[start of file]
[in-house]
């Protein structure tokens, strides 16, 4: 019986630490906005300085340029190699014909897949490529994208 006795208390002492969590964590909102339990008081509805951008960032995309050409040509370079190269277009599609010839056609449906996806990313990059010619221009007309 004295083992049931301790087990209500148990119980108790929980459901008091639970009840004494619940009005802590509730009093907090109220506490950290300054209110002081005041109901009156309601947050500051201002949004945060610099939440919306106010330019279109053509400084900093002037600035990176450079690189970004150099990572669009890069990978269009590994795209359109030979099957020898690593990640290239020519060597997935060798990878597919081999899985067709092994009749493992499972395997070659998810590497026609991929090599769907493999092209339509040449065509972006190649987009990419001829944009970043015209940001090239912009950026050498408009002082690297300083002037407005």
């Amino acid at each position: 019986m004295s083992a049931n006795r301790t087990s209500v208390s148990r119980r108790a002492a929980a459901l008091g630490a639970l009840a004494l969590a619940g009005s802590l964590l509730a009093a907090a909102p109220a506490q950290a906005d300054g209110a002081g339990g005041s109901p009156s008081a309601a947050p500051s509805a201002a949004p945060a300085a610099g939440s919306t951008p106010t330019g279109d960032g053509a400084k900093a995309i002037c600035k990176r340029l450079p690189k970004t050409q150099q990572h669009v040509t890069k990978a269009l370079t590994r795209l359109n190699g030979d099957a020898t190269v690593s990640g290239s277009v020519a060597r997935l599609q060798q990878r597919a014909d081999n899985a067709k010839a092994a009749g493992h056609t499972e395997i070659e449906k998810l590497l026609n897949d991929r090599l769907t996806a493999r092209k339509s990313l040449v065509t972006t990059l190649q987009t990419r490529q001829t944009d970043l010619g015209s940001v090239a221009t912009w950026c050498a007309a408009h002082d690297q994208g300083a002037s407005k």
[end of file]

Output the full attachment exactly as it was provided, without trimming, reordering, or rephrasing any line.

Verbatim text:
[in-house]
């Protein structure tokens, strides 16, 4: 019986630490906005300085340029190699014909897949490529994208 006795208390002492969590964590909102339990008081509805951008960032995309050409040509370079190269277009599609010839056609449906996806990313990059010619221009007309 004295083992049931301790087990209500148990119980108790929980459901008091639970009840004494619940009005802590509730009093907090109220506490950290300054209110002081005041109901009156309601947050500051201002949004945060610099939440919306106010330019279109053509400084900093002037600035990176450079690189970004150099990572669009890069990978269009590994795209359109030979099957020898690593990640290239020519060597997935060798990878597919081999899985067709092994009749493992499972395997070659998810590497026609991929090599769907493999092209339509040449065509972006190649987009990419001829944009970043015209940001090239912009950026050498408009002082690297300083002037407005």
């Amino acid at each position: 019986m004295s083992a049931n006795r301790t087990s209500v208390s148990r119980r108790a002492a929980a459901l008091g630490a639970l009840a004494l969590a619940g009005s802590l964590l509730a009093a907090a909102p109220a506490q950290a906005d300054g209110a002081g339990g005041s109901p009156s008081a309601a947050p500051s509805a201002a949004p945060a300085a610099g939440s919306t951008p106010t330019g279109d960032g053509a400084k900093a995309i002037c600035k990176r340029l450079p690189k970004t050409q150099q990572h669009v040509t890069k990978a269009l370079t590994r795209l359109n190699g030979d099957a020898t190269v690593s990640g290239s277009v020519a060597r997935l599609q060798q990878r597919a014909d081999n899985a067709k010839a092994a009749g493992h056609t499972e395997i070659e449906k998810l590497l026609n897949d991929r090599l769907t996806a493999r092209k339509s990313l040449v065509t972006t990059l190649q987009t990419r490529q001829t944009d970043l010619g015209s940001v090239a221009t912009w950026c050498a007309a408009h002082d690297q994208g300083a002037s407005k």